In what may go down in history as one of the more creative and innovative awards shows of all time, Jimmy Kimmel hosted the 72nd Annual Emmy Awards on Sunday from an empty Microsoft Theater in downtown Los Angeles, while winners accepted their awards from remote locations around the world. But the night belonged to Schitt’s Creek, which made Emmys history by sweeping all 7 comedy categories, making it the first show in Emmys history to do so.
The night kicked off with two back-to-back wins for Schitt’s Creek as Catherine O’Hara and Eugene Levy won for OUTSTANDING LEAD ACTRESS AND ACTOR IN A COMEDY SERIES, respectively. Out actor/writer/director Daniel Levy won the third award of the night for OUTSTANDING WRITING FOR A COMEDY SERIES. Levy then won again alongside Andrew Cividino for OUTSTANDING DIRECTING OF A COMEDY SERIES.
And it kept going, Levy then won for OUTSTANDING SUPPORTING ACTOR IN A COMEDY SERIES. Right after that, Schitt’s Creek was six-for-six when Annie Murphy won for OUTSTANDING SUPPORTING ACTRESS IN A COMEDY SERIES. But it didn’t end there – Schitt’s Creek then went seven-for-seven — completing the full sweep — when it won for OUTSTANDING COMEDY SERIES. Schitt’s Creek recently won the 2020 GLAAD Media Award for Best Comedy Series.
“Our show at its core is about the transformational effects of love and acceptance and that is something we need more of now than we’ve ever needed before,” Levy said after the show’s big win.
“I also want to thank this young man, who took our fish-out-of-water story about the Rose family and transformed it into a celebration of inclusivity, a castigation against homophobia, and a declaration of the power of love,” added Eugene Levy.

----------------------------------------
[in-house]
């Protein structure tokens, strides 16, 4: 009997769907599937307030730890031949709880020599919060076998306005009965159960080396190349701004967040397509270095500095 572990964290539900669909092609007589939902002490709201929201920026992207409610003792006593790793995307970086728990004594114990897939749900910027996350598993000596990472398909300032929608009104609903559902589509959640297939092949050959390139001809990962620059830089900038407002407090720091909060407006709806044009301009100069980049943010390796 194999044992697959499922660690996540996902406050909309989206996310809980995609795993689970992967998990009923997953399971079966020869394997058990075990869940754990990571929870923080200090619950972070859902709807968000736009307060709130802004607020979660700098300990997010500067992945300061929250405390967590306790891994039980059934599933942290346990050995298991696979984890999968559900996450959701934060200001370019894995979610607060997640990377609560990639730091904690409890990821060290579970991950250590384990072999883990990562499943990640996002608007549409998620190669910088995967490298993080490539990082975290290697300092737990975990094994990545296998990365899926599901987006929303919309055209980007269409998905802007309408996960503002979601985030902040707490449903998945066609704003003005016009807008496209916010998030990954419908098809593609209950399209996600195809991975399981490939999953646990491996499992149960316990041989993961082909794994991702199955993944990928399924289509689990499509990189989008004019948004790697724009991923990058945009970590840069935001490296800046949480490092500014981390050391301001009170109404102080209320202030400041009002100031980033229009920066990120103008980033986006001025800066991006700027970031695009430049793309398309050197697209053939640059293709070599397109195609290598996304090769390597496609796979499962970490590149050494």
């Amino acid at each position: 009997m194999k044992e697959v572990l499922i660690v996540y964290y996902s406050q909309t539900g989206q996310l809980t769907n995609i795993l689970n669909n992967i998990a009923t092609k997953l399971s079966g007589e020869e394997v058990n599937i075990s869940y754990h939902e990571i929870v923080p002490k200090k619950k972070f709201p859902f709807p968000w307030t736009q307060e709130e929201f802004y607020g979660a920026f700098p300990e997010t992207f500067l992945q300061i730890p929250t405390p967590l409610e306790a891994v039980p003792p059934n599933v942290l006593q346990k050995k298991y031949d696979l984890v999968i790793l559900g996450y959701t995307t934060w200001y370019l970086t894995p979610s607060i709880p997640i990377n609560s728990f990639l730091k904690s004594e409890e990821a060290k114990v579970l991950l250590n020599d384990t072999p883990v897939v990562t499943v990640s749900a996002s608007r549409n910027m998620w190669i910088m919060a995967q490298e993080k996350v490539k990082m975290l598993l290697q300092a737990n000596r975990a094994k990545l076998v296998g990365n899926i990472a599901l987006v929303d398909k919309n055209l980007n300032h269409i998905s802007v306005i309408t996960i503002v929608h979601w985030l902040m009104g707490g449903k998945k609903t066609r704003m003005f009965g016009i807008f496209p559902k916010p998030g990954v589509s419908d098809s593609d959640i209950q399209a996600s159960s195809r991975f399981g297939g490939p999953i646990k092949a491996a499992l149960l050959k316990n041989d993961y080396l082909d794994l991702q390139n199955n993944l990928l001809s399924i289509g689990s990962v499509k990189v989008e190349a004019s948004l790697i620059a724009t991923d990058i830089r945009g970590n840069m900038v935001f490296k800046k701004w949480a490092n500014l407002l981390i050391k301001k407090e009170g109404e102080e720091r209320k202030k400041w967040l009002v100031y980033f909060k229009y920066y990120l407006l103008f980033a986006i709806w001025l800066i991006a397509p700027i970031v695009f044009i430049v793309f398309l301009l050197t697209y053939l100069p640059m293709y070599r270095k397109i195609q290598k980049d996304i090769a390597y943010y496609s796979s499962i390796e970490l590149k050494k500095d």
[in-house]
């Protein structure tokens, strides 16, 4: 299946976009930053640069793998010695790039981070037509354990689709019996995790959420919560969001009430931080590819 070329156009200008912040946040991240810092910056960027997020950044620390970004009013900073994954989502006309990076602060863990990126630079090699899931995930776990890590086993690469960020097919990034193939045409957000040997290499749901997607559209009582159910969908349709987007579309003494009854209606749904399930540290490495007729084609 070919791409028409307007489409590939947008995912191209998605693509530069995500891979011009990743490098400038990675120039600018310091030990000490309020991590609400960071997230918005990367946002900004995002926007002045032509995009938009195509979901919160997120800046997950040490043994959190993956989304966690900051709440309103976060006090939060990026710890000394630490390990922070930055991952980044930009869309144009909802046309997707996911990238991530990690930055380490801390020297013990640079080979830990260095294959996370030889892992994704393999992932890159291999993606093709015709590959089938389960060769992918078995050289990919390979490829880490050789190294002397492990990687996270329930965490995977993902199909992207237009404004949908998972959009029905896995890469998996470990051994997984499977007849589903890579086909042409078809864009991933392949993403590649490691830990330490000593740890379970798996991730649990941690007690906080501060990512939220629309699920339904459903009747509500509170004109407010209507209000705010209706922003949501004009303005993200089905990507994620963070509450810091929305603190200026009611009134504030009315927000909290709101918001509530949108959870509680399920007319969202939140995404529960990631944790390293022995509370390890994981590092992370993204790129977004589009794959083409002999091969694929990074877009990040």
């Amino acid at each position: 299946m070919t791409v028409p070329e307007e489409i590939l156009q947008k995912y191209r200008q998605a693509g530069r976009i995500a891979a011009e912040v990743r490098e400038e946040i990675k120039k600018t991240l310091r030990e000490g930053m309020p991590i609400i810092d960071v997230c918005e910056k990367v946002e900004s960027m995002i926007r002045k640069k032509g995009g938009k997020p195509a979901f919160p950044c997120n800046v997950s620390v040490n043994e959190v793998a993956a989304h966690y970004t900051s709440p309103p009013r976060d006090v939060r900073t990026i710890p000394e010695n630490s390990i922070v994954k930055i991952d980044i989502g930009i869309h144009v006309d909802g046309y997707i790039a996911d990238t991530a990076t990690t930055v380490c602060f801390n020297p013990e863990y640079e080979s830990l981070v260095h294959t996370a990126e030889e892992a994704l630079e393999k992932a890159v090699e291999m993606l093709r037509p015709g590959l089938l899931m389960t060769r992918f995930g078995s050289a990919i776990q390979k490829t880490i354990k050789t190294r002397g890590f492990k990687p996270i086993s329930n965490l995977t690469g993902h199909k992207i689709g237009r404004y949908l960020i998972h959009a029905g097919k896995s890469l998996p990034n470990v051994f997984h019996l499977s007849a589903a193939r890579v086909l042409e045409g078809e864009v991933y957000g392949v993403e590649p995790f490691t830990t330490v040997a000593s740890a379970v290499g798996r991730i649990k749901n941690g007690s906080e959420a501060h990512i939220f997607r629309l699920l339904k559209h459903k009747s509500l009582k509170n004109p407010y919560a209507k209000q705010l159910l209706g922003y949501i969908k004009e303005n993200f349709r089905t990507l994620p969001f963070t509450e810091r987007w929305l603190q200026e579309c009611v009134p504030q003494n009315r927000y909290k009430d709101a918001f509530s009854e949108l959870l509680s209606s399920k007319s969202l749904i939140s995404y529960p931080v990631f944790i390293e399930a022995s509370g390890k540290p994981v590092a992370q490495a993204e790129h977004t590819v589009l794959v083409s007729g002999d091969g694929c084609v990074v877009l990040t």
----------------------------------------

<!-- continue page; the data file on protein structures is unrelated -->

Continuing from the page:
No comedy series has swept all four acting awards at the Emmys before, let alone all four acting awards plus the Emmys for Comedy writing and directing. All in the Family won three out of the four acting categories in 1978 and two of the four in 1972. In addition, the show won two Creative Arts Emmys earlier this week.
“Schitt’s Creek’s history-making nine Emmy Awards is a well-deserved breakthrough for LGBTQ inclusive television,” said GLAAD President and CEO Sarah Kate Ellis. “Dan Levy being awarded for his work in front of the camera as the pansexual David Rose — as well as behind the scenes — should be a clear sign to the industry about the power of out LGBTQ creators and showrunners. What’s particularly special about Schitt’s Creek is that the love and heart seen by viewers on the show are matched off-screen by the tremendous LGBTQ advocacy that Dan Levy and the cast members continue to be leaders in.”